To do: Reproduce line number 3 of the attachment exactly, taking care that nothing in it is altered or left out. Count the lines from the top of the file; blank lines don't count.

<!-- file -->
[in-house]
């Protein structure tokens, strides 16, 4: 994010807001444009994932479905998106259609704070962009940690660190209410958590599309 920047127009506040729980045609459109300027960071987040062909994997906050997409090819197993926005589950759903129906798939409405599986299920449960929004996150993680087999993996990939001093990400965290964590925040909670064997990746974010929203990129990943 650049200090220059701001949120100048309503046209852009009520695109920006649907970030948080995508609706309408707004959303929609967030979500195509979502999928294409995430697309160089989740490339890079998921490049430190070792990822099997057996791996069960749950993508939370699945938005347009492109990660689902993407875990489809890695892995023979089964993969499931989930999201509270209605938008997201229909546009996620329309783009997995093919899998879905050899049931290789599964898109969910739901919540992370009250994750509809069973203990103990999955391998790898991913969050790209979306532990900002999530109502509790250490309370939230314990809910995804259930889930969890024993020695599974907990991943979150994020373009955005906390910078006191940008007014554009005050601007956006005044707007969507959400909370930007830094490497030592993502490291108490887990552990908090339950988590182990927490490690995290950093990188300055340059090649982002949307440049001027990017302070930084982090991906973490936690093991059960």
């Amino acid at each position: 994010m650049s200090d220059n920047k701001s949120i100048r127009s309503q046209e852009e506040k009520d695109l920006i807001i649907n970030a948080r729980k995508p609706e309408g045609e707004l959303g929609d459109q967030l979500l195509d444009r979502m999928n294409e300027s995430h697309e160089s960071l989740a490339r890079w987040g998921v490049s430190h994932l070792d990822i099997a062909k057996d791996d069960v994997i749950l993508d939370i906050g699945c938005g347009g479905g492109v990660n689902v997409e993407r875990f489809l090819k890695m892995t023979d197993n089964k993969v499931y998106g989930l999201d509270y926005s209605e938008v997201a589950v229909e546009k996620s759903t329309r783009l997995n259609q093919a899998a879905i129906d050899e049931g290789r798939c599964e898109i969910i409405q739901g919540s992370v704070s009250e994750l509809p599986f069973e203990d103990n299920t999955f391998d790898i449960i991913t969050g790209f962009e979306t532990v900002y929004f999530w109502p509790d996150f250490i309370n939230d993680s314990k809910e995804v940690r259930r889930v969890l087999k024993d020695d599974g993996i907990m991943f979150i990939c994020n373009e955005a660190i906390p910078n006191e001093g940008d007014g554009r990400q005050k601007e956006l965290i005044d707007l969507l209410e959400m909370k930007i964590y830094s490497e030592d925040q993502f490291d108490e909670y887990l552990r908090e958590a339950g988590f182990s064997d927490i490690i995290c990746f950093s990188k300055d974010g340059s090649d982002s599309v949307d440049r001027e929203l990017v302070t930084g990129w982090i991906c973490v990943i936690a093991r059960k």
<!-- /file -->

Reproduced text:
């Amino acid at each position: 994010m650049s200090d220059n920047k701001s949120i100048r127009s309503q046209e852009e506040k009520d695109l920006i807001i649907n970030a948080r729980k995508p609706e309408g045609e707004l959303g929609d459109q967030l979500l195509d444009r979502m999928n294409e300027s995430h697309e160089s960071l989740a490339r890079w987040g998921v490049s430190h994932l070792d990822i099997a062909k057996d791996d069960v994997i749950l993508d939370i906050g699945c938005g347009g479905g492109v990660n689902v997409e993407r875990f489809l090819k890695m892995t023979d197993n089964k993969v499931y998106g989930l999201d509270y926005s209605e938008v997201a589950v229909e546009k996620s759903t329309r783009l997995n259609q093919a899998a879905i129906d050899e049931g290789r798939c599964e898109i969910i409405q739901g919540s992370v704070s009250e994750l509809p599986f069973e203990d103990n299920t999955f391998d790898i449960i991913t969050g790209f962009e979306t532990v900002y929004f999530w109502p509790d996150f250490i309370n939230d993680s314990k809910e995804v940690r259930r889930v969890l087999k024993d020695d599974g993996i907990m991943f979150i990939c994020n373009e955005a660190i906390p910078n006191e001093g940008d007014g554009r990400q005050k601007e956006l965290i005044d707007l969507l209410e959400m909370k930007i964590y830094s490497e030592d925040q993502f490291d108490e909670y887990l552990r908090e958590a339950g988590f182990s064997d927490i490690i995290c990746f950093s990188k300055d974010g340059s090649d982002s599309v949307d440049r001027e929203l990017v302070t930084g990129w982090i991906c973490v990943i936690a093991r059960k």